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A political etymology of the Bernie slurs - 10/26/15
In recent months, Hillary Clinton's media surrogates have rallied around a profoundly revealing effort to villify supporters of Bernie Sanders. The effort is telling first as a testament to the abysmal failure of efforts to attack Sanders himself: when attempts to cast him as a sexist, a racist and an economic materialist have failed, critics have invariably shifted the accusation to vague complaints about people who support him.

Perhaps even more telling, however, is the rather less substantive but increasingly popular attempt to compare Sanders supporters to other marginalized constituencies. Notably, these moves are almost always attempts to reverse standing criticism. Thus for example most of the earliest references to "Berniebots" come from supporters of Ron and Rand Paul:

Clearly, this is just an attempt to repurpose the "Paultard" and "Paulbot" slurs that Paul supporters have endured since at least 2008. What I'd like to reflect on here is the fundamentally reactionary psychology at work. The critique here is entirely derivative: it emerges not from a substantive assessment of Sanders supporters, but instead mimics another critique, albeit one severed from its original subject (Ron Paul). As Barthes wrote about this kind of right-wing rhetoric, it "is constituted by the loss of the historical quality of things; in it, things lose the memory that they were once made." It is, in other words, an empty burn, and the Paulites are only using it because they hope that we'll associate Sanders with everything we dislike about them.

The reality that mobilizes this sort of attack is not historical reality - it is the psychological reality of ressentiment. Haggerty is aggrieved, not only because he has been hurt by ridicule, but because he believes that the right to ridicule is fundamentally his and has been unjustly stolen. When he commandeers that ridicule, it is at heart an act of bitter, compulsive revanchism; it is the reflexive backwards-looking entitlement that definitively governs the reactionary mind, and any rationalizations are just being backfilled to justify it.

This psychology is worth remembering when we consider another unlikeable constitutency Sanders supporters are being compared to: the PUMAs. Autodadict politics-knower Amanda Marcotte:
[PUMA]...were a small subset of Clinton supporters who became so sure of the dark motives of Obama supporters that some ended up turning their backs on the Democrats entirely. But their real impact was during the primary season, where they left an indelible impression, especially online....This time around, it’s not Clinton supporters who are the problem, but her detractors. As I wrote on Thursday, some Sanders supporters have taken to trading ugly accusations, verging on conspiracy theory...
It's true that PUMAs occasionally indulged in conspiracy theories, but Marcotte is misunderstanding them here on a fundamental level. The PUMAs were not a cause of Clinton's problems so much as a reaction to her problems. They only emerged when it became clear that she had a significant chance of losing the nomination to Barack Obama. What people found so revolting about the PUMAs was not their occasional flights of rhetoric so much as their sense of absolute, deranged and occasionally racist entitlement - definitively expressed in their threat to vote against Obama if he won the nomination (hence their acronym, Party Unity My Ass).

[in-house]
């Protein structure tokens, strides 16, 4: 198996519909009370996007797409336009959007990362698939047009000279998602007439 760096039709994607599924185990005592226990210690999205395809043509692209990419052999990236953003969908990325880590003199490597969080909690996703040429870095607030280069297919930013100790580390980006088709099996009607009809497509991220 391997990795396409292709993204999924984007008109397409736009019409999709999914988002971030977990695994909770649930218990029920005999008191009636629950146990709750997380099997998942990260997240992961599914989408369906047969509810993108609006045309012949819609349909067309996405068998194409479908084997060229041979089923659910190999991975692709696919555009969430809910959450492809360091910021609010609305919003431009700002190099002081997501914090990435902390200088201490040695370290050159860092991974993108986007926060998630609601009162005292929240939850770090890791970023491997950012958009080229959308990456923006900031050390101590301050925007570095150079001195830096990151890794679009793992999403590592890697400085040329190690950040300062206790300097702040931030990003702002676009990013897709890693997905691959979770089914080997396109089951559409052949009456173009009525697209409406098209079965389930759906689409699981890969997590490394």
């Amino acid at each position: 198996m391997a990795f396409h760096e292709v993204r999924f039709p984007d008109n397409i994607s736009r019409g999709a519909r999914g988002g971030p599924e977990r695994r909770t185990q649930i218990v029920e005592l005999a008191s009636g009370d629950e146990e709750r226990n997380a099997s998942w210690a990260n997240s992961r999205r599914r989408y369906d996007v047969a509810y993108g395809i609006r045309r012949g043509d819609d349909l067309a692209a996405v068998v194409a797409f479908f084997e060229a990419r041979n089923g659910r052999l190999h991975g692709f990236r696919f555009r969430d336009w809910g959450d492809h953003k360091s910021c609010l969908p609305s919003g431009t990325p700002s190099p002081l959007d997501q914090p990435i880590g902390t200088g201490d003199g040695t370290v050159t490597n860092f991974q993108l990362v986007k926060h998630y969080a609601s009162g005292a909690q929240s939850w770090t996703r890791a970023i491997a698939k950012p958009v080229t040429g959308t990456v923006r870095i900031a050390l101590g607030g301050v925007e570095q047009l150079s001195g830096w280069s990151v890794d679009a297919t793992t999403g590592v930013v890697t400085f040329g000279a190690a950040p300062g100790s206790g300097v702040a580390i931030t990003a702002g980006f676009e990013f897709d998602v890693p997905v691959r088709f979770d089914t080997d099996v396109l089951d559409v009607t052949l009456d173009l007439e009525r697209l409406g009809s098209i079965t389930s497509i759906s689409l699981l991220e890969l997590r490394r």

Marcotte, meanwhile, seems to think that what people really hated about PUMAs was their audacious lack of deference to the expertise of our elite media politics-knowers. Thus "Sanders supporters are posting memes accusing the media of conspiring against their candidate...As with the PUMAs of 2008"! Hilariously, Marcotte thinks this outrageous show of insufficient obesiance makes them "run a strong chance of running off undecided voters who don't want to align themselves with a campaign that is attracting such maniacs [people who question journalists]".

Here, it's hard to miss the parallels to the Paulite attack. In both, we find the attempt to reverse historical criticism by severing it from its actual history. And beneath both, we find the same resentment and entitlement. Clinton's media surrogates are painfully aware of the conventional wisdom that many of her loudest supporters are unprincipled media shills; Marcotte herself has been pushing back on that since 2008, when she argued that the PUMAs were actually just secret Republicans. Calling Bernie supporters PUMAs is a purely reactive attempt to co-opt criticism that Marcotte finds extraordinarily scathing, particularly since it rejects both her claim to expertise and Clinton's entitlement to office.

Obviously not all of the slurs leveled at Sanders and his followers express psychology this toxic and perverse; but when Clintonites start throwing around words like "PUMAs" and "Berniebots," it's worth considering where those terms come from and the reactionary politics behind them.